Francisco ‘Paco’ Seirul-lo is a remarkable figure who has had a profound influence on Pep Guardiola and FC Barcelona’s training methods.
Although not widely known, Seirul-lo served as a fitness coach under Guardiola and was hailed as the best physical trainer by the Manchester City coach.
His journey with FC Barcelona dates back to 1978 when he joined the club as a coach for their handball team.
Over the years, he developed an integrated training methodology called the Structural Microcycle, which revolutionised the way physical and football training were approached.
Seirul-lo, who produced the work ‘Dynamic Systems and Performance in Team Sports‘, believed that physical training and football training should not be separate entities.
Unlike traditional methods prevalent in the 1990s, he proposed a holistic approach that combined physical and football training to promote dynamic interactivity.
Instead of isolating agility, conditioning, and other physical aspects, they were integrated into regular training sessions whenever possible. This idea was met with surprise, confusion, and skepticism initially but has since gained recognition for its effectiveness.
Unlike many other clubs, FC Barcelona does not focus on excessive physical work during preseason training. Seirul-lo emphasised personalised training regimens for each player, incorporating individualised exercises and football circuits that include physical elements.
The goal is to identify the players’ strengths, weaknesses, and areas for improvement through games and exercises involving the ball.
Seirul-lo criticised the practice of intense physical training without involving the ball, stating that it leads to fatigue and negatively impacts the first few games of the season.
Structural Training (Microcycle)
Seirul-lo’s integrated methodology organises the season into cycles, which are further divided into microcycles of three or five days.
Each microcycle focuses on specific tactical, technical, and physical components aligned with the team’s training objectives.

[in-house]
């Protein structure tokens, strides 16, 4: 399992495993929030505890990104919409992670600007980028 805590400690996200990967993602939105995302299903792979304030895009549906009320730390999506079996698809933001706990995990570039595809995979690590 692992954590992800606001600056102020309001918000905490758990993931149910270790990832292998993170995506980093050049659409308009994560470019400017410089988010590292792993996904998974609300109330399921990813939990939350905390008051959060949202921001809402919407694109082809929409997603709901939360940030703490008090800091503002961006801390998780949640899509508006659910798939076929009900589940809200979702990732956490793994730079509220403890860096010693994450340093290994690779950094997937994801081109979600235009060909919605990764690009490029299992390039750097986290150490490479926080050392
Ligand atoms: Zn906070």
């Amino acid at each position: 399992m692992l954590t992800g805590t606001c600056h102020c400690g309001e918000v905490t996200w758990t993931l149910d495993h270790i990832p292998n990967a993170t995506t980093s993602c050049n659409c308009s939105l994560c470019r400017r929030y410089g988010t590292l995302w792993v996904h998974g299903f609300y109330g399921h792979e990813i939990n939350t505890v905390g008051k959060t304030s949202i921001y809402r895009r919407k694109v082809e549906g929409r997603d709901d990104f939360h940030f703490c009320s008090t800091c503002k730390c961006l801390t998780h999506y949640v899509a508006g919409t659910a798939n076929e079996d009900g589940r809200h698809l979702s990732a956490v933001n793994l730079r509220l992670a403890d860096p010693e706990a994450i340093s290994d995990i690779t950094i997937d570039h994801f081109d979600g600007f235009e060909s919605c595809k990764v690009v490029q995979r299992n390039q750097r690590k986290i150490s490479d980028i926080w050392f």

For example, if the team is working on build-up play, the microcycle will emphasise the physical requirements of the players involved in that phase, such as resistance strength, elastic strength, or explosive strength.
The four phases of a microcycle, that each serve different purposes, include;
Players recover after a game which can be a rest-day or can include a recovery session. Characterised by low intensity and low volume, and focuses on psychological and physical recovery.
Training session(s) begin the activation process of the body in preparation for the next game. High volume with long sessions. Alternatively, multiple sessions each day but moderate intensity.
Training incorporates high intensity but low-to-moderate volume, taking place in the days prior to the game to ensure what has been practiced in the days before are optimised and replicated during the match.
This is the preparation phase on the day before the match, low in intensity and volume, with the aim of keeping the body active to prevent the loss of and gains from the week.
Seirul-lo shifted the training focus from the team to the individual player. He recognised that each player has unique objectives, ambitions, and motivations, which should be considered in training sessions.
The training sessions are designed to improve various individual structures, including conditioning, coordination, cognitive stimulation, socio-affective skills, emotional-volitional aspects, and creativity.
By incorporating these structures, players are prepared physically, mentally engaged, and encouraged to grow as a team.
The Role of the Coach
Seirul-lo believed that coaches should guide players towards finding their own solutions rather than instructing them directly.
The Structural Training approach emphasises players’ creativity, allowing them to make decisions based on the tactical solutions they have learned.
Training sessions simulate game scenarios, introducing complexity and encouraging players to find their own solutions.
This approach contrasts with tactical periodisation, which focuses on developing a specific playing style and adherence to a game model.
Paco Seirul-lo’s integrated training methodology has revolutionised the way FC Barcelona approaches physical and football training.
By combining physical and football aspects, training sessions become more holistic and dynamic. The focus on individual players’ development, incorporating their unique structures, allows for personalised growth and a team mentality.
Seirul-lo’s approach prioritises creativity and autonomy, enabling players to make their own decisions during the game.
This player-centered philosophy has contributed to FC Barcelona’s success and continues to shape modern training methods.
After 45 years at Barcelona, Paco Seirul·lo left the club in 2022.